Chemical approaches (the advantage being that the sequence can be varied) for the synthesis of short-capped RNAs described in the literature gave isolated yields from 2 to 37%, as summarized by Koukhareva (8). Similar or superior results have been obtained, at least for the main products, using our enzymatic approach. Other strategies to produce GpppA-capped RNA oligonucleotides, which combine chemical synthesis of diphosphorylated RNA followed by enzymatic addition of the cap by commercially available guanylyltransferase (9), or use two enzymatic reactions (synthesis of triphosphate poly(rA) (32) followed by capping with guanylyltransferase (10)), produced radiolabeled products for which no product yields were given. Concerning one-pot enzymatic reactions, E. coli as well as bacteriophage T7, SP6 and T3 DdRps using their promoter sequences were reported to have produced GpppA-capped RNA in microgram range (12,13,16). Nevertheless 1 μg of one these long transcripts of ca. 2200 nucleotides (12) correspond to 65 fmol of capped RNA and thus they are useful for cellular transfection assays but not as purified substrates in enzymatic assays. Very recently, the T7 class II ϕ2.5 promoter (14) was successfully used with T7 DdRp to produce semi-purified GpppA-capped RNA transcripts of ca. 180 nucleotides. No product yields were given. The capped RNAs served as substrates in multiple-step, radioactive Flavivirus MTase assays (15). This approach offers the advantage that sequence-specific RNA molecules can be generated. It will be interesting to see if it allows production of sufficient amounts for wider biochemical, inhibition and crystallographic studies.

GpppA- and 7MeGpppA-capped RNAs as methyltransferase substrates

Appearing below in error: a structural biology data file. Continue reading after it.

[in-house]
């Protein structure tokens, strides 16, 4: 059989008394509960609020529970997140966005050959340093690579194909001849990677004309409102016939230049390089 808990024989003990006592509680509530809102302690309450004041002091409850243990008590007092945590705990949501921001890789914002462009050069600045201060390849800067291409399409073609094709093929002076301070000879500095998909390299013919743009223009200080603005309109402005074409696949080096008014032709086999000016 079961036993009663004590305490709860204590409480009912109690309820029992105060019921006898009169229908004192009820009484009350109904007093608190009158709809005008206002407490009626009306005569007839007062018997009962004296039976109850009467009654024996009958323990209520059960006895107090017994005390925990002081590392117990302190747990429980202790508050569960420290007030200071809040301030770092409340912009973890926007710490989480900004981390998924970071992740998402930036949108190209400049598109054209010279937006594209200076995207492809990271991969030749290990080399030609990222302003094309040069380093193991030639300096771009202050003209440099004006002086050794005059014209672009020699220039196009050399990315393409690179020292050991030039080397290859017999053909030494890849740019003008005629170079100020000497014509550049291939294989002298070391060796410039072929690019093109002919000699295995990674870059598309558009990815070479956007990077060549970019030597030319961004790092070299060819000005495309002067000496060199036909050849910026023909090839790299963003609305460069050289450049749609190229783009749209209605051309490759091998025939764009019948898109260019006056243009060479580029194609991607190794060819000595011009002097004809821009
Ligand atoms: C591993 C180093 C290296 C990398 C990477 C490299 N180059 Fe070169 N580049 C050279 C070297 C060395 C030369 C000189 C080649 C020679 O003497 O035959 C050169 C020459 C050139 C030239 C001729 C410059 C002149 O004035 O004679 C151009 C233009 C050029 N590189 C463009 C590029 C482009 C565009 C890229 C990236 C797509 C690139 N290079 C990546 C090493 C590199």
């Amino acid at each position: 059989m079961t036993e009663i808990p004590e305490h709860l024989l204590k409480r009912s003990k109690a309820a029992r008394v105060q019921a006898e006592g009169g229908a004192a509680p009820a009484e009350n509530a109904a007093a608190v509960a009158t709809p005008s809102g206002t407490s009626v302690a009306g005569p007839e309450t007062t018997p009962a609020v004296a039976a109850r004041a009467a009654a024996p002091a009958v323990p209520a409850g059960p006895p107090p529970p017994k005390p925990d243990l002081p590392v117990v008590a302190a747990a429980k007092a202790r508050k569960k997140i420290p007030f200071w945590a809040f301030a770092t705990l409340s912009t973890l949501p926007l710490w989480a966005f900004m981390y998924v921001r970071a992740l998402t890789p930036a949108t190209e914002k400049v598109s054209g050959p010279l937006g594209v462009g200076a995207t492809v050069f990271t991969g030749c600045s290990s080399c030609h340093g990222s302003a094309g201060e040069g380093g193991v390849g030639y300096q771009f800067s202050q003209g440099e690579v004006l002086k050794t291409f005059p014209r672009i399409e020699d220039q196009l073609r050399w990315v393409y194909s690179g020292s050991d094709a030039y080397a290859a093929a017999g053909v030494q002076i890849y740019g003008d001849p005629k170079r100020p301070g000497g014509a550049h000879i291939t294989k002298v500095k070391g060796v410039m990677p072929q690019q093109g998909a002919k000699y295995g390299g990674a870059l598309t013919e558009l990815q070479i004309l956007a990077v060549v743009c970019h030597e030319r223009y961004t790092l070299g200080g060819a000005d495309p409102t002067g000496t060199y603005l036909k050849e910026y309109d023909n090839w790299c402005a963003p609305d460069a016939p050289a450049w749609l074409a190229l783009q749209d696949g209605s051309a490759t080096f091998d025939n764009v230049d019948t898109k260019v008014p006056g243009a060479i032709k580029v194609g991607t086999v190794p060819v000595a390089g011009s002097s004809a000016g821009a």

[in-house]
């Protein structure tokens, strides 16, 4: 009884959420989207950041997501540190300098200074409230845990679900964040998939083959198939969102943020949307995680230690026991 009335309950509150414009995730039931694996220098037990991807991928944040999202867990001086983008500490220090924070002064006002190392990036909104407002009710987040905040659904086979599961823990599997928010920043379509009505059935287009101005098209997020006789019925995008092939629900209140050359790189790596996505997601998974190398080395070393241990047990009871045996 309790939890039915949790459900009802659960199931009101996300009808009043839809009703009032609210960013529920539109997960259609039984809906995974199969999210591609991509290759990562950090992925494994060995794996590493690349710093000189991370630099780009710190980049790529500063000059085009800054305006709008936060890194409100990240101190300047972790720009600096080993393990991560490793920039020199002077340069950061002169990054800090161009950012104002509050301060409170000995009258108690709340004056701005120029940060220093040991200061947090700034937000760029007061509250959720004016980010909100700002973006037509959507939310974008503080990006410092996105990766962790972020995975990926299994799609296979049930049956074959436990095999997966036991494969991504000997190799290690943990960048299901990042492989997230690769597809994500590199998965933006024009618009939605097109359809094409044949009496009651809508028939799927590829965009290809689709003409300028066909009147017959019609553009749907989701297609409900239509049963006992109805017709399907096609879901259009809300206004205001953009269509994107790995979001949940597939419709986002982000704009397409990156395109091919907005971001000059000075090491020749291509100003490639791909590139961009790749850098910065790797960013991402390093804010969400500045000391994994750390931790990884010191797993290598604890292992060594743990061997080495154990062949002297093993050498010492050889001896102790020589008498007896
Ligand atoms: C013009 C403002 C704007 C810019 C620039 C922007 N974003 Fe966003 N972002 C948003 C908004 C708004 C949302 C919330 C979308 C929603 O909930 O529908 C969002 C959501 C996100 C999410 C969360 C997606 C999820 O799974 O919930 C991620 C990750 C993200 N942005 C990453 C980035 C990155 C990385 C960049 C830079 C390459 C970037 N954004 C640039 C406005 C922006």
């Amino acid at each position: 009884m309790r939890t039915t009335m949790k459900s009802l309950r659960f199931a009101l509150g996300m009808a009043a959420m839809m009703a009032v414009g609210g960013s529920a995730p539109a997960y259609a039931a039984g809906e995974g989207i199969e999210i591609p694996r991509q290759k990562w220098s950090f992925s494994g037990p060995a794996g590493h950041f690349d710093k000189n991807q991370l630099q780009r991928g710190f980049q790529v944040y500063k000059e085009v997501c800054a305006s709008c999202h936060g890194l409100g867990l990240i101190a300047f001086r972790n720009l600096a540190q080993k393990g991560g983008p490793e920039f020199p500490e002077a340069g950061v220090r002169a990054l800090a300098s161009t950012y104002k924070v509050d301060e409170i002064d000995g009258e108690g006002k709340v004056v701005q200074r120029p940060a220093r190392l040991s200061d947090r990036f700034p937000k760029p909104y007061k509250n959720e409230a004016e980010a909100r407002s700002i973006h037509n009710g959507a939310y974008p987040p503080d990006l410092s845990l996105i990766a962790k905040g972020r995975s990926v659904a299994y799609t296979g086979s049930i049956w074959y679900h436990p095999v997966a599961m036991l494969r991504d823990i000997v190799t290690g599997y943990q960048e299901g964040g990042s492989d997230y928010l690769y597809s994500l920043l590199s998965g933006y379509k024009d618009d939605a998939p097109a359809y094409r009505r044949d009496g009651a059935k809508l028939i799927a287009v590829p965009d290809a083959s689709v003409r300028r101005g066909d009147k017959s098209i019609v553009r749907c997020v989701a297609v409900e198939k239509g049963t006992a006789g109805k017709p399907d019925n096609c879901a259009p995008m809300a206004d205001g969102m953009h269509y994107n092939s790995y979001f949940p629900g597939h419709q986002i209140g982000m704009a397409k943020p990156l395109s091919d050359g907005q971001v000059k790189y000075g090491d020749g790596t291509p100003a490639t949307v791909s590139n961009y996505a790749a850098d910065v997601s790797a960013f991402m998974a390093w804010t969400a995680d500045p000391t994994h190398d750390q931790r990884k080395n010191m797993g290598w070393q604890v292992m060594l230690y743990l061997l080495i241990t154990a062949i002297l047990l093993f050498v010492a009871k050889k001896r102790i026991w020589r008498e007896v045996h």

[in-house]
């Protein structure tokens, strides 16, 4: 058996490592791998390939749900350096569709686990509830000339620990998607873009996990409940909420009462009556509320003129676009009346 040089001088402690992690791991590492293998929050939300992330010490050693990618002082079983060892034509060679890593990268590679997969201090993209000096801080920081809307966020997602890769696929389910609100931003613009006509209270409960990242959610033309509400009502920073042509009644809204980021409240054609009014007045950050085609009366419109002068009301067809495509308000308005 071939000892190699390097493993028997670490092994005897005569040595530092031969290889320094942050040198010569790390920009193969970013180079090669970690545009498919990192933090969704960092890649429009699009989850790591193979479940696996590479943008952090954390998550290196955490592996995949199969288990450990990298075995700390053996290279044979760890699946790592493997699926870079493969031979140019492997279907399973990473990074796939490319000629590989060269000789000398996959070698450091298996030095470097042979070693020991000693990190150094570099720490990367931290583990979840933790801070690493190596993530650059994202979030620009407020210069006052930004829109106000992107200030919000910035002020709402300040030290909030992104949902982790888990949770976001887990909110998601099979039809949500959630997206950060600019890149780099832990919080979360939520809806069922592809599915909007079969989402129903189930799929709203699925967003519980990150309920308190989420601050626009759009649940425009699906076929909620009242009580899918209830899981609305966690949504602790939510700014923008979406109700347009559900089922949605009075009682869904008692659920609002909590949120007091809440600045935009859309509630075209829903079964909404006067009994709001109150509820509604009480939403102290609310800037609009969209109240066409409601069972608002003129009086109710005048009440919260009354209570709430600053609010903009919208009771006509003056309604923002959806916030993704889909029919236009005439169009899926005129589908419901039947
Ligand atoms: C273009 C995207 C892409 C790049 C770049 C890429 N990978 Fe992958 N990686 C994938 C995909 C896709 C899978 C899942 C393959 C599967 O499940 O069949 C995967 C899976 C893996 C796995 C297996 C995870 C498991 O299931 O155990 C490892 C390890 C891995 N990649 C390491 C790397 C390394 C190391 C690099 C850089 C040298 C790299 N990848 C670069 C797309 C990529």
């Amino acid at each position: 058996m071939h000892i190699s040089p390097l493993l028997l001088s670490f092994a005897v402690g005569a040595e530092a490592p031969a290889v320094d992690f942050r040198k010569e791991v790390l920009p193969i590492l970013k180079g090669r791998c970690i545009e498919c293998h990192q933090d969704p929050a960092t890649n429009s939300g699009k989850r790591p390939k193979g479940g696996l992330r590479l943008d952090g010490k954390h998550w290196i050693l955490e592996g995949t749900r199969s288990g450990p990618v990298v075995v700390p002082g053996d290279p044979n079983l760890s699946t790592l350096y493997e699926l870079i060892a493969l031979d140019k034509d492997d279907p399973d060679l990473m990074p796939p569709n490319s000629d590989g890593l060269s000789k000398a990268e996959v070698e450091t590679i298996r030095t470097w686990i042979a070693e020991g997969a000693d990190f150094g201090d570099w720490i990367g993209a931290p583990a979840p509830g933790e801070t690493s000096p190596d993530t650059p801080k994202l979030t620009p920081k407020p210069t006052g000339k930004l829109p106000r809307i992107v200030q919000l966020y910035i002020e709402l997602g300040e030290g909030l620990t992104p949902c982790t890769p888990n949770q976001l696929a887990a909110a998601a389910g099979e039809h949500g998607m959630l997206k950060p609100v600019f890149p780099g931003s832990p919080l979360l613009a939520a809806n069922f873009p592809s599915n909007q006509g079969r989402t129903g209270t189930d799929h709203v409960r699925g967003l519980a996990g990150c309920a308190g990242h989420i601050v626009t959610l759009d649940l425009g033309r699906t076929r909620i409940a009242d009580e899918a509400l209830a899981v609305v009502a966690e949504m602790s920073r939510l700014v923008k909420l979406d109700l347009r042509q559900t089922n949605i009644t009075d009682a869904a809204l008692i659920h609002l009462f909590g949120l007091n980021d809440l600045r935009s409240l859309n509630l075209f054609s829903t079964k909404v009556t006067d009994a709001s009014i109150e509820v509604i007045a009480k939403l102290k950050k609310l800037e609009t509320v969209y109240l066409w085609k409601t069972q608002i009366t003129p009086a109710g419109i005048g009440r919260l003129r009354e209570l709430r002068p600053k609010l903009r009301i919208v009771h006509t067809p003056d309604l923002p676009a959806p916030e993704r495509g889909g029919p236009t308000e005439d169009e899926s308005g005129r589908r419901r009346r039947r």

The purified capped RNA oligonucleotides were tested as substrates of Dengue 2′OMTase, expressed as recombinant N-terminal domain of protein NS5 (NS5MTaseDV) in E. coli (6). In contrast to the usual set-up of methyltransfer assays (15), we used non-radioactive AdoMet and RNA substrate. The reaction mixture was analyzed by reverse-phase HPLC including an on-line cleaning procedure without any additional sample treatment. Figure 4A shows the resulting profile after a 30-min reaction using GpppAC3 as substrate. The retention time of substrate GpppAC3 was 30.6 min. An additional peak was observed at 35.4 min. Its molecular mass was determined by mass spectrometry as being 1702.44 (m/z, [M−H]) compared to 1688.24 (m/z, [M−H], see Table 3) of GpppAC3, thus one methyl group was transferred. In order to identify the receiving position, we digested the product at 35.4 min by a mix of nucleotide pyrophosphatase, phosphodiesterase I and calf intestine phosphatase rendering the corresponding nucleosides. The resulting mixture was analyzed by HPLC (Figure 4B, lower chromatogram). The comparison with standard compounds (upper chromatogram), which was verified by co-injection (not shown), allowed the identification of 2′O position of the adenosine as the methylated position. Thus, in accordance with earlier results using non-purified substrates (6), we found that the product of methyltransfer by NS5MTaseDV using substrate GpppAC3 corresponds to GpppA2′OMeC3. Note that the important delay in elution of GpppA2′OMeC3 in comparison to substrate GpppAC3 is caused by an increase in hydrophobicity due to the methylation of the 2′OH group combined with the use of a very shallow gradient (see figure legend). In order to see if methylation could also be achieved at the guanine-N7 position of GpppAC3, we used recombinant human mRNA cap N7MTase (33,34). The HPLC analysis of the reaction products (Figure 4C, lower chromatogram) in comparison to a control reaction using 7MeGpppAC3 (upper chromatogram) shows that GpppAC3 is indeed efficiently methylated at the guanine-N7 position. Note that in this case, a positive charge is generated upon methylation leading to a shorter elution time of the product (29.3 min) in comparison to the non-methylated substrate (30.7 min). Thus both methyltransfer reactions were readily detectable by our HPLC separation method. They can be easily analyzed in a quantitative way in terms of picomoles methyl group transferred by one picomole enzyme.

Figure 4.